How can indie retailers build lasting brand equity?
Through a special arrangement, presented here for discussion is a summary of a current article from Retail Adventures, the blog of Kizer & Bender.
One of the best ways to describe a brand was coined by Adrienne Weiss, CEO of Adrienne Weiss Corp: “A brand is a country, complete with its own language, rituals, culture and customs.”
Using this definition, we’ve created a checklist of things to do to help you build your brand:
Step 1: Write your store’s story.
Why did you open a store? What’s unique about you and the store? How does the store make a difference in your customers’ lives? When finished, spread the story across in-store signage, your website, social media — anywhere and everywhere you can.
Step 2: Turn your story into a 60-second elevator commercial.
We used to reply, “We’re professional speakers,” when someone asked us what we do and then think of all the cool things we should have said. Now we say, “We are consumer anthropologists. We study consumers in their natural habitats and share what we find in our keynote and seminar presentations.”
If you’ve ever answered, “I own a store,” you know that feeling.
Commit a 60-second condensed version of your store’s story to memory and have everyone associated with your store, from associates to teachers contracted to do classes, memorize it as well. The best way to build solid brand equity is telling the same story over and over.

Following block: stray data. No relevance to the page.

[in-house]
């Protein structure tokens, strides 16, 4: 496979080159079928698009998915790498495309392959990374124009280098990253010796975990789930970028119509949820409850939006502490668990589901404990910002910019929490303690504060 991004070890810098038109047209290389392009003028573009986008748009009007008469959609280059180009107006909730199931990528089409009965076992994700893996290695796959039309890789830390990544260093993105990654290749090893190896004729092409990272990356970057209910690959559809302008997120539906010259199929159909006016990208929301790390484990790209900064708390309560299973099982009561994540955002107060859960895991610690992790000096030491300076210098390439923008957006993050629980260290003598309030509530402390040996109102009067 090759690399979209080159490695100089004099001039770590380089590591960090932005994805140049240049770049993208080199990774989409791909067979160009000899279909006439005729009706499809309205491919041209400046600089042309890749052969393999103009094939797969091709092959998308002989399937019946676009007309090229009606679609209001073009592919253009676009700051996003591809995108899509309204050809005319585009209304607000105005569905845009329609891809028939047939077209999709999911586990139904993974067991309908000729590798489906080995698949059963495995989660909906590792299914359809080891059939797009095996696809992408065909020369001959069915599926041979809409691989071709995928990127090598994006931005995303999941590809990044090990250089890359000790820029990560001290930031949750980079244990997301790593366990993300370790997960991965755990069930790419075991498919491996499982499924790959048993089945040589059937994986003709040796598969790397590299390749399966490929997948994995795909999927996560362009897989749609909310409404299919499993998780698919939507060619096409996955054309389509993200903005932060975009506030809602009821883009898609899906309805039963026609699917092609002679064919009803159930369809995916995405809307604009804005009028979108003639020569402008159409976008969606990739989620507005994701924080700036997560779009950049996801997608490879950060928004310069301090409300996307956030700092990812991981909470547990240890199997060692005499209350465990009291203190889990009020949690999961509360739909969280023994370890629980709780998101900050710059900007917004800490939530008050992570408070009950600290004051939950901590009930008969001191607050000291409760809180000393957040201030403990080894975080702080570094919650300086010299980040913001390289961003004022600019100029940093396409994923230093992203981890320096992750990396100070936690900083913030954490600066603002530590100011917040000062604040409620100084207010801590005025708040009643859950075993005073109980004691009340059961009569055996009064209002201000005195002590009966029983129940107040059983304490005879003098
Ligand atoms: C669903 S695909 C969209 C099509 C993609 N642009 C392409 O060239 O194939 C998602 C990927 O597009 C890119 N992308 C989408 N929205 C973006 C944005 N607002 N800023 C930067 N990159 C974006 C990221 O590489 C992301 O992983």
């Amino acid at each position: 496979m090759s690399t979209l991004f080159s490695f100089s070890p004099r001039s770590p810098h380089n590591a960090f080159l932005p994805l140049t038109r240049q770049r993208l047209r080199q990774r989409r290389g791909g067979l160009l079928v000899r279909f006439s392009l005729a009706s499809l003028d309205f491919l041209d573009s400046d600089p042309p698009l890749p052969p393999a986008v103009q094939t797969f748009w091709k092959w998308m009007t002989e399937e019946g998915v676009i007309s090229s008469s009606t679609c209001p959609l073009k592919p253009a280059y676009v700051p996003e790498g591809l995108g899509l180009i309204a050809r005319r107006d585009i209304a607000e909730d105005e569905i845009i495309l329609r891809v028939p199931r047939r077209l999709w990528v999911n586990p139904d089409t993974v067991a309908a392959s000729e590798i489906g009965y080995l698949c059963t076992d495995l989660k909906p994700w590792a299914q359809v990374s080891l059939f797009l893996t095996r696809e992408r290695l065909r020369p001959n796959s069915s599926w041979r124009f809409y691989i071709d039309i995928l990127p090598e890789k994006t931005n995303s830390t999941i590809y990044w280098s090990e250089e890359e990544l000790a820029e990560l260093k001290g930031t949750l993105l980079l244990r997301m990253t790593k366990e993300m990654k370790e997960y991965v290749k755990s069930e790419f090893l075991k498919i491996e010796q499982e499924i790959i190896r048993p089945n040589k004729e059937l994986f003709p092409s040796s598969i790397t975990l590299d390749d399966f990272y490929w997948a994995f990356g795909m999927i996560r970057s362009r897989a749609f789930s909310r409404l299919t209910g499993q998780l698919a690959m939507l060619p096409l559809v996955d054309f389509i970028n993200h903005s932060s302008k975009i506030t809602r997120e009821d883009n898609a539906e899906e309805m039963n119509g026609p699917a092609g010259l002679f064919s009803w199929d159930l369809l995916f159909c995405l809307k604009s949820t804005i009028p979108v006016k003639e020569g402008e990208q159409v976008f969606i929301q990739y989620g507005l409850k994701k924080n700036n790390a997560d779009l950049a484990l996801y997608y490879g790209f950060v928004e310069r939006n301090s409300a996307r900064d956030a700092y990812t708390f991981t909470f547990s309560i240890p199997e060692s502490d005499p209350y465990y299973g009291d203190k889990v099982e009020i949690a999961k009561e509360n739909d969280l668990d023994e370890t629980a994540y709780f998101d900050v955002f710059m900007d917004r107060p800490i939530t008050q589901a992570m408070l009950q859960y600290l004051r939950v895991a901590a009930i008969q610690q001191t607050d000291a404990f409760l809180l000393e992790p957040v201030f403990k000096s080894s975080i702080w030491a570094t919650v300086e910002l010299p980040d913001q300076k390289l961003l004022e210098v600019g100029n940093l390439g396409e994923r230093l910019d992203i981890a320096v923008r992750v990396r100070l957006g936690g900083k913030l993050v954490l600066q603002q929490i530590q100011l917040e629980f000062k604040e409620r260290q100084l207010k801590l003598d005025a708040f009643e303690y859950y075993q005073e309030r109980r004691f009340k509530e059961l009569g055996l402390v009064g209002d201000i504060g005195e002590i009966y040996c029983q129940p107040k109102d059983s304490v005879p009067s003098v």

Step 3: Create a filter that’s unique to your brand.
Every, single detail — from bags to type fonts — need to properly tell your brand story. If an item or service you are considering is in alignment with your store’s story — and would easily pass through your brand filter — then go ahead and use it.
Final thoughts: You will likely get sick and tired of your brand before it begins to automatically register with your customers. The Marketing Rule of Seven says that a customer must see or hear your message at least seven times before they take action — or remember you. So resist the urge to change your logo, colors or tagline — anything that is considered part of your brand identity. Give it time to stick.
DISCUSSION QUESTIONS: What tips would you have for independent retailers looking to build brand equity? What are some of the most often overlooked steps in the process?